Racism victim, Asian, must appear in court. Racist aggressor, white, not charged.

In Asian Teen in Keswick Fights Back Against Racist Bully, Maysie predicted:

And finally, here are my dumbass predictions of the future:

1. The white racist bully will not be criminally charged

2. The charges will not be dropped against the young man

York school board stands down, reinstates bullied student (Globe and Mail, May 4, 2009):

The 15-year-old will return to Keswick High School this morning with the suspension removed from his academic record and his upcoming expulsion hearing cancelled, the boy’s father said Monday.

The turnabout began Monday when the student and his parents were invited to a hastily convened reconciliation session with his antagonist and that boy’s parents. At that meeting, the white student apologized for directing a racial slur at the 15-year-old and for punching him in the mouth. The 15-year-old apologized for breaking his classmate’s nose.

[…]

The boy still faces a charge of assault causing bodily harm even though his opponent’s parents have twice called York Regional Police asking that the charges be dropped. Mr. Koven said once charges have been laid, however, it’s up to the Crown to determine whether to proceed or not, which probably won’t be decided until a first court appearance on May 13.

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Considering intent to evaluate morality is an ancient Western tradition.

Contemporary Western intellectuals embrace secularism as ‘modern’, and they often perceive Eastern and African cultures as ‘traditional’ cultures that are steeped in ancient religious practices.

Many Westerners even describe Japan, an arguably more technologically advanced nation, as an interesting blend of the very old with the very new. A white man told me that he visited Japan to meet the parents of his Japanese wife. He said that Japan’s technology makes Canada look like a developing country. However, he insisted that Japan’s culture is very ancient in addition to being futuristic, because ancient cultural beliefs and practices are still part of contemporary Japanese culture.

I found it odd that Western culture is rarely perceived as ancient, even though so many of our beliefs and practices can be traced back to ancient traditions. It is difficult to look at Western culture directly, when we are so accustomed to looking through Western cultural frameworks.

An example of an ancient Western cultural artifact is the Christian tradition of considering intention when judging the morality of an action. This Christian concept is institutionalized in our legal systems as mens rea. For a very recent example of factoring in intent, Clay Shirky claimed that the filtering out of LGBT books from Amazon.com was only a “perceived injustice” and an “injustice that didn’t actually occur” since the delisting was done unintentionally.*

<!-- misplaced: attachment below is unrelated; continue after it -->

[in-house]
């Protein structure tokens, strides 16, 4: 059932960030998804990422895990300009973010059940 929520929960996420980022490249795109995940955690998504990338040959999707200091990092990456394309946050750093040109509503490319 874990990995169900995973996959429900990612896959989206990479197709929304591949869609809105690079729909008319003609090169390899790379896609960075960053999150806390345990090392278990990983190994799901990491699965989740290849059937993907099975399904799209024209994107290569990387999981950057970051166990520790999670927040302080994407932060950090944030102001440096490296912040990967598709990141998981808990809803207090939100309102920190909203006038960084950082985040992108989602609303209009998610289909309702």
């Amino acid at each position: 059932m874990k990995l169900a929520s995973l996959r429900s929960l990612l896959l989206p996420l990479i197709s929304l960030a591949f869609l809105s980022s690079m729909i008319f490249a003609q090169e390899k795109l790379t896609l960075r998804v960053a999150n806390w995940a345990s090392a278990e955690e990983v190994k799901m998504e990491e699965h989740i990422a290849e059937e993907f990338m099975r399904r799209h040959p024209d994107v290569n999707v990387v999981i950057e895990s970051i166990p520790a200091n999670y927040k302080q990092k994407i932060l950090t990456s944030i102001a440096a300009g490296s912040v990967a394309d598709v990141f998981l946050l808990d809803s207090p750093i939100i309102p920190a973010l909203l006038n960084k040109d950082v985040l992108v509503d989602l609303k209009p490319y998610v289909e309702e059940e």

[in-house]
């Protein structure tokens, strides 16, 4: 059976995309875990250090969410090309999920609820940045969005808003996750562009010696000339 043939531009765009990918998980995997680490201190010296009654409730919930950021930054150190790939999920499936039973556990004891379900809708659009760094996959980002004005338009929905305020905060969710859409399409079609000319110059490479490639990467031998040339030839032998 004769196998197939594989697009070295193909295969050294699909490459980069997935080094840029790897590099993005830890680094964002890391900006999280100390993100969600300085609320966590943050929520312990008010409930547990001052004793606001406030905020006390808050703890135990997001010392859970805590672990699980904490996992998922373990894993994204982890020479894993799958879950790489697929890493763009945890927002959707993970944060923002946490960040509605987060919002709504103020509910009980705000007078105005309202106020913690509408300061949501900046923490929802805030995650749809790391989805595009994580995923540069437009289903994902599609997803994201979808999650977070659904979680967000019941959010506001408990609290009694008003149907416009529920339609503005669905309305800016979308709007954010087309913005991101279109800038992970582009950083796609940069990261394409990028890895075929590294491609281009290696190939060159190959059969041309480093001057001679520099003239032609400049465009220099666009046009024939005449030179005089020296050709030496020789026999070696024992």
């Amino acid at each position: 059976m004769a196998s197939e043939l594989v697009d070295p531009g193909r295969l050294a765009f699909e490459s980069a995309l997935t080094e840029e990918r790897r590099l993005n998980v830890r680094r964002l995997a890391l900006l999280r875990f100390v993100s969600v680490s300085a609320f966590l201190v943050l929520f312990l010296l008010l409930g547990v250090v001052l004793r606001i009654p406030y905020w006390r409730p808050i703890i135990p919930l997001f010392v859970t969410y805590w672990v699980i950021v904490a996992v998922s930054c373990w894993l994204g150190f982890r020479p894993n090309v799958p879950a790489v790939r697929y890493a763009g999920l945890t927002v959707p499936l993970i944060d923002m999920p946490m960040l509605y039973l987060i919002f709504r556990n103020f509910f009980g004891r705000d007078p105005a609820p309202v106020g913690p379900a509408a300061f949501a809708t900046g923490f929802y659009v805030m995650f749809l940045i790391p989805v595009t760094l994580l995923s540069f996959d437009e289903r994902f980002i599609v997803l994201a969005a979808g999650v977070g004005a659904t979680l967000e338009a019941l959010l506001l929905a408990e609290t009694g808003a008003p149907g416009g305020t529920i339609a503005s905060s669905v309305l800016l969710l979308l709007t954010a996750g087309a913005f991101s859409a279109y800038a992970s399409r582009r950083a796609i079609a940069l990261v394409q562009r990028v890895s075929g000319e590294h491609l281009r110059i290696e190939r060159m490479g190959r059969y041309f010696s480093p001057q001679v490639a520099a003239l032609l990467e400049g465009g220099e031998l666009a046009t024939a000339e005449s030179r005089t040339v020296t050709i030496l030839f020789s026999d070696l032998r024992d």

The overemphasis on intent is so pervasive that the effects of an entity’s actions is now considered less important or even unimportant. Furthermore, a culture that trivializes the importance of effect encourages people in power to prioritize image management over correcting bad behaviour. If intent is more important than action and effect, then showing that you had good intentions absolves you from your bad behaviour and your responsibility to correct your behaviour.


Related articles:


* For the record, I was unaware of the #amazonfail twitterstorm until I read Shirky’s article, as I had Internet troubles during that time. Although he makes a good point about people’s tendency to rationalize their actions, because I wasn’t involved, I have no emotional investment in maintaining that an injustice did occur.

When Muslims cry “freedom of speech!” … opponents cry “freedom of speech!”

Four Muslim, law students from Osgoode Hall Law School at Toronto’s York University filed a Human Rights Complaint against Canada’s Maclean’s magazine on December 4th, 2007. In a Maclean’s article titled “The future belongs to Islam” published in October 2006, Mark Steyn had argued that Muslims will eventually take over the Western world. The Osgoode law students, on March 30, 2007, had asked Maclean’s to “publish a response to Steyn’s article from a mutually acceptable source.” Maclean’s refused, allegedly claiming that they “would rather go bankrupt,” which resulted in the law students filing the Human Rights Complaint.

Here is an interview with one of the law students, Khurrum Awan:

When the interviewer asks Khurrum how to strike a balance between human rights and free speech rights, the Osgoode law student responds:

I don’t think that this issue is about freedom of speech versus minority rights. This is really about the right of communities to participate in our national discourse on issues that relate directly to us. […] We just simply want to extend free speech to make it more inclusive of the communities in question. And if we do that, we don’t have to, you know, get into this false trade-off that we always assume that somehow free speech and minority rights — or free speech and multiculturalism — are somehow diametrically opposed.

What is ironic is that while many of the critics of the Osgoode law students criticize them for suppressing freedom of speech, the Osgoode law students claim that they are filing the Human Rights Complaint on behalf of freedom of speech (i.e., the right to publish a counter article in Maclean’s). While many critics accuse the Osgoode law students of censorship, the Osgoode law students feel that they themselves are being censored.

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